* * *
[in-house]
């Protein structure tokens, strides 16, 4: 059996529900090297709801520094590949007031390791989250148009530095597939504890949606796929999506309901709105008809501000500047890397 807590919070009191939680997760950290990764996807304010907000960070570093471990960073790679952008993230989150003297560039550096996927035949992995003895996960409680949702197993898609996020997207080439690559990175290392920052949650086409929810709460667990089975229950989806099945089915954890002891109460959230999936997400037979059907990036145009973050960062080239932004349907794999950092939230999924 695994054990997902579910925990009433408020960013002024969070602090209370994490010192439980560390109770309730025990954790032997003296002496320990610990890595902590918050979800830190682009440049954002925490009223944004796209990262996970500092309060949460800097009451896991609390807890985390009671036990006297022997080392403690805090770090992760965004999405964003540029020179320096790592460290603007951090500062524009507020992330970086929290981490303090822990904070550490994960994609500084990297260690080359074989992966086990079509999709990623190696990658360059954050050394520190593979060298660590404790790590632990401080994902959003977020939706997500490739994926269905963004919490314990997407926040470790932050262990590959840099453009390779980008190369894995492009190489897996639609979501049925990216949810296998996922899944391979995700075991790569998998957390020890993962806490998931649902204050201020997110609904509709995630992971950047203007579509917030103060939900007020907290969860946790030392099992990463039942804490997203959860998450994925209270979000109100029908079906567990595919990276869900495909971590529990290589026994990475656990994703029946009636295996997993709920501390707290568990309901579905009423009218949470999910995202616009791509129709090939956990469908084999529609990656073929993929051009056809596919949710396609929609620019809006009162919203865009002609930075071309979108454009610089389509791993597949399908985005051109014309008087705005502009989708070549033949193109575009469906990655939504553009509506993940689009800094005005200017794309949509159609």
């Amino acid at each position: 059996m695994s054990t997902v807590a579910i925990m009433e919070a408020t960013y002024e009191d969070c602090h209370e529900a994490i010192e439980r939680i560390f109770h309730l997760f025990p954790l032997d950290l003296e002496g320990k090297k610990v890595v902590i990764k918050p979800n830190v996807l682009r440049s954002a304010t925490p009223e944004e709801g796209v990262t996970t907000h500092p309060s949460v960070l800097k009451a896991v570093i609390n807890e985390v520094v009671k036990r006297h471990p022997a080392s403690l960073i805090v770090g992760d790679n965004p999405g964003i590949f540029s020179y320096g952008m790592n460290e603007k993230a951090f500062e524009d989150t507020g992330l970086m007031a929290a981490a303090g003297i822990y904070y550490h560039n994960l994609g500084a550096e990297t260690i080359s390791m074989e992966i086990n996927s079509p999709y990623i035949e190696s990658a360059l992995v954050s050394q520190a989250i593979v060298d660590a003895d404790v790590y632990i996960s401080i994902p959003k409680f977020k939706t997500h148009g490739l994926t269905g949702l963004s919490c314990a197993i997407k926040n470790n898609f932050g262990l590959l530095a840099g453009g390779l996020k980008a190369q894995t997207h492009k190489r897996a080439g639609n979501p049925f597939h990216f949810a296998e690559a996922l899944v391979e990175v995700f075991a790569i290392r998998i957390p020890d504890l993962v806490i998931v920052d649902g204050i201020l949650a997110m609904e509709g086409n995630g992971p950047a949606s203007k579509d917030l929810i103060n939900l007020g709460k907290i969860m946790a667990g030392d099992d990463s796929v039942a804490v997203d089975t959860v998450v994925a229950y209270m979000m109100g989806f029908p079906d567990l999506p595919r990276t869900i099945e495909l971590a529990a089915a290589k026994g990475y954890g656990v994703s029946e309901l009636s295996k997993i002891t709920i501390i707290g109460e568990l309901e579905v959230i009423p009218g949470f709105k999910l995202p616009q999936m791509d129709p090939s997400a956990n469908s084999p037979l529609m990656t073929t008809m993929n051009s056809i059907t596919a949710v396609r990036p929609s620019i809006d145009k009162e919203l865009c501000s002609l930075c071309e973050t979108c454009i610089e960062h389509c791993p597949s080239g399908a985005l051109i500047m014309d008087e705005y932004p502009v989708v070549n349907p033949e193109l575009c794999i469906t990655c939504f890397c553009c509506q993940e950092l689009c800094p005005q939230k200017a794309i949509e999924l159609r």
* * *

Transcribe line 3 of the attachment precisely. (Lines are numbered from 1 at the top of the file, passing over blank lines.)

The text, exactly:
């Amino acid at each position: 059996m695994s054990t997902v807590a579910i925990m009433e919070a408020t960013y002024e009191d969070c602090h209370e529900a994490i010192e439980r939680i560390f109770h309730l997760f025990p954790l032997d950290l003296e002496g320990k090297k610990v890595v902590i990764k918050p979800n830190v996807l682009r440049s954002a304010t925490p009223e944004e709801g796209v990262t996970t907000h500092p309060s949460v960070l800097k009451a896991v570093i609390n807890e985390v520094v009671k036990r006297h471990p022997a080392s403690l960073i805090v770090g992760d790679n965004p999405g964003i590949f540029s020179y320096g952008m790592n460290e603007k993230a951090f500062e524009d989150t507020g992330l970086m007031a929290a981490a303090g003297i822990y904070y550490h560039n994960l994609g500084a550096e990297t260690i080359s390791m074989e992966i086990n996927s079509p999709y990623i035949e190696s990658a360059l992995v954050s050394q520190a989250i593979v060298d660590a003895d404790v790590y632990i996960s401080i994902p959003k409680f977020k939706t997500h148009g490739l994926t269905g949702l963004s919490c314990a197993i997407k926040n470790n898609f932050g262990l590959l530095a840099g453009g390779l996020k980008a190369q894995t997207h492009k190489r897996a080439g639609n979501p049925f597939h990216f949810a296998e690559a996922l899944v391979e990175v995700f075991a790569i290392r998998i957390p020890d504890l993962v806490i998931v920052d649902g204050i201020l949650a997110m609904e509709g086409n995630g992971p950047a949606s203007k579509d917030l929810i103060n939900l007020g709460k907290i969860m946790a667990g030392d099992d990463s796929v039942a804490v997203d089975t959860v998450v994925a229950y209270m979000m109100g989806f029908p079906d567990l999506p595919r990276t869900i099945e495909l971590a529990a089915a290589k026994g990475y954890g656990v994703s029946e309901l009636s295996k997993i002891t709920i501390i707290g109460e568990l309901e579905v959230i009423p009218g949470f709105k999910l995202p616009q999936m791509d129709p090939s997400a956990n469908s084999p037979l529609m990656t073929t008809m993929n051009s056809i059907t596919a949710v396609r990036p929609s620019i809006d145009k009162e919203l865009c501000s002609l930075c071309e973050t979108c454009i610089e960062h389509c791993p597949s080239g399908a985005l051109i500047m014309d008087e705005y932004p502009v989708v070549n349907p033949e193109l575009c794999i469906t990655c939504f890397c553009c509506q993940e950092l689009c800094p005005q939230k200017a794309i949509e999924l159609r």